The possibility that dietary saturated fatty acids plus ethanol directly regulate AMPK, PPAR-a, and PGC-1a cannot be excluded. Saturated fatty acids such as palmitic acid stimulated AMPK activity in the presence of ethanol in cardiomyocytes.[36] We also observed that PGC-1a promoter activity in vitro is modified by various fatty acids only in the presence of ethanol (unpublished data). These direct effects could be, in part, due to the differences in the metabolism of PUFA and HSF in the presence or absence of ethanol.[37] Additional studies addressing these potential multiple mechanisms are required and are currently under investigation in our laboratory.
In conclusion, the translation of our current findings to human beings will need to be studied further. The HSF-rich diet has well-known health risks. The lower PPAR-a expression levels in human liver compared with rodent liver may also limit clinical applications that depend on PPAR-a actions.[38][39] However, our study suggests that nutritional modulation of adiponectin levels may be therapeutic for human alcoholic fatty liver disease.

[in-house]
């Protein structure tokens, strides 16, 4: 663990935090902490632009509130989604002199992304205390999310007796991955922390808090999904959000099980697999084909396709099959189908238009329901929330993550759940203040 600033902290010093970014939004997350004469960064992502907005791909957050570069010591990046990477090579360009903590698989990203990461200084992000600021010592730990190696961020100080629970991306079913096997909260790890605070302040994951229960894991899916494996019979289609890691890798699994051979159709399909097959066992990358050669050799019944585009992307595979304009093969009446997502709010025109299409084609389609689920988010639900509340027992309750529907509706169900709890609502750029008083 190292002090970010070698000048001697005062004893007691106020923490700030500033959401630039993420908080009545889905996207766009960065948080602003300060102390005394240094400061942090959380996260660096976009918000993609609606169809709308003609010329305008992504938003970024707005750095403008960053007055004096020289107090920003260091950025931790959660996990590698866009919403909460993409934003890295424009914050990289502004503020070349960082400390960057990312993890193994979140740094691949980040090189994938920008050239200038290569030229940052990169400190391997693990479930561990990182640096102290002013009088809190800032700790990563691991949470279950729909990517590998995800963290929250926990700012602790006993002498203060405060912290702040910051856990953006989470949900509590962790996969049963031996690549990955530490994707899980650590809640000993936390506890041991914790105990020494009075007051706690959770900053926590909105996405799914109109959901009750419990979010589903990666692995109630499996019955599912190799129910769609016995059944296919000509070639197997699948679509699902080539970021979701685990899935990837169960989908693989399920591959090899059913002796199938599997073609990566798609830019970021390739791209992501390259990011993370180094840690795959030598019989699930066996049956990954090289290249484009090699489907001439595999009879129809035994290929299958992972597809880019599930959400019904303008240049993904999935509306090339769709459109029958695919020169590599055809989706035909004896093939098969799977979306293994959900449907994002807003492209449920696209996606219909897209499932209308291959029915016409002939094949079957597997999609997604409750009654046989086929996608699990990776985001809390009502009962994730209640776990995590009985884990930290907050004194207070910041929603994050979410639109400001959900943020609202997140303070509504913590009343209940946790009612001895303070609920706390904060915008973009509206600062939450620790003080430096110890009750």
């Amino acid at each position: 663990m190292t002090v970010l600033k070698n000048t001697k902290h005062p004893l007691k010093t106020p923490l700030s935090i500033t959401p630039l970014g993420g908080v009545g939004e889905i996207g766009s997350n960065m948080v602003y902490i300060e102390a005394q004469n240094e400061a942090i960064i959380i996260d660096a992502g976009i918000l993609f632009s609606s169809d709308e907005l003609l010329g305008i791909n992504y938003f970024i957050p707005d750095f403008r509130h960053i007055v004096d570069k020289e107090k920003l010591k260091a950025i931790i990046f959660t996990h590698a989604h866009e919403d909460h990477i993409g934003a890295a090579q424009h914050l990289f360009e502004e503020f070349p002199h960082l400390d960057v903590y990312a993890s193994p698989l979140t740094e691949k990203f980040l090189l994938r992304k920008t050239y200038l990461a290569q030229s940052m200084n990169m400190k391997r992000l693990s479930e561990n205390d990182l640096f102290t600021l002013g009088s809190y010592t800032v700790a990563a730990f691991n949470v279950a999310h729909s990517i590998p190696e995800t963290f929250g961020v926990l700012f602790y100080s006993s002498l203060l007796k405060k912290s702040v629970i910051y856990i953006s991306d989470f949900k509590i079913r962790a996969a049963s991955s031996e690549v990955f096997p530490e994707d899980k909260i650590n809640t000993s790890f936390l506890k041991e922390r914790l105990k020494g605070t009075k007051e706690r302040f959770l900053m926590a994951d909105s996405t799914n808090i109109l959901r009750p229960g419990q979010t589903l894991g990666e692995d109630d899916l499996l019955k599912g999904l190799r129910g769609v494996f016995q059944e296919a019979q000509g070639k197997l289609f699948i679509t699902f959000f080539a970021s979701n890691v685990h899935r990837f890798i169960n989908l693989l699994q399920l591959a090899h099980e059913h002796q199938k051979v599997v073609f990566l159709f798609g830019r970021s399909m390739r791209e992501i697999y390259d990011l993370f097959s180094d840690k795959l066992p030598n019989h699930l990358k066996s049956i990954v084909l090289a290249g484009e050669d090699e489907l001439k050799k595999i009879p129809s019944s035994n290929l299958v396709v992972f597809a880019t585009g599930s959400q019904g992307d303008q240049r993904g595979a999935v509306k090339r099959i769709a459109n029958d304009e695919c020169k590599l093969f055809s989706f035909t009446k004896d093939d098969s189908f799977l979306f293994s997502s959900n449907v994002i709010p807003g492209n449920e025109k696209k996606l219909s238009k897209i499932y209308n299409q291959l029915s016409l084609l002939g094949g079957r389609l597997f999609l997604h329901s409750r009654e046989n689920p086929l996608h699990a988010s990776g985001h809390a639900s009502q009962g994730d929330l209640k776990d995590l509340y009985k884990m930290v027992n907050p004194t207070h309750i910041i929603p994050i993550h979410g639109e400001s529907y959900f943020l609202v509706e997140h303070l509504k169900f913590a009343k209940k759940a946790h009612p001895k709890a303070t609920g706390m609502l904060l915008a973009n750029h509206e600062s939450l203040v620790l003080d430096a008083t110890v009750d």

Adiponectin and alcoholic fatty liver: Is it, after all, about what you eat? EDITORIAL
Hepatology Sept 2005
Frank A. Anania, MD, FACP *
Emory University School of Medicine, Division of Division Digestive Diseases, Atlanta, GA
This is indeed the beginning of a very exciting era in hepatology as we are making rapid progress in understanding how basic metabolism-related hormones are linked with the pathobiology of hepatic steatosis and liver injury. Because hepatic steatosis is critical to the pathophysiology of both nonalcoholic fatty liver disease (NAFLD) and alcoholic fatty liver disease (AFLD); we are on the verge of making substantial breakthroughs in treating two common causes of cirrhosis. The present manuscript by You and colleagues[1] provides compelling data related to the increasing importance of adipokines, or adipocytokines, in fatty liver disease, whether related to alcohol or the metabolic syndrome. Of particular excitement is the clairvoyant explanation of how adiponectin mediates the protective role of saturated fatty acids in AFLD.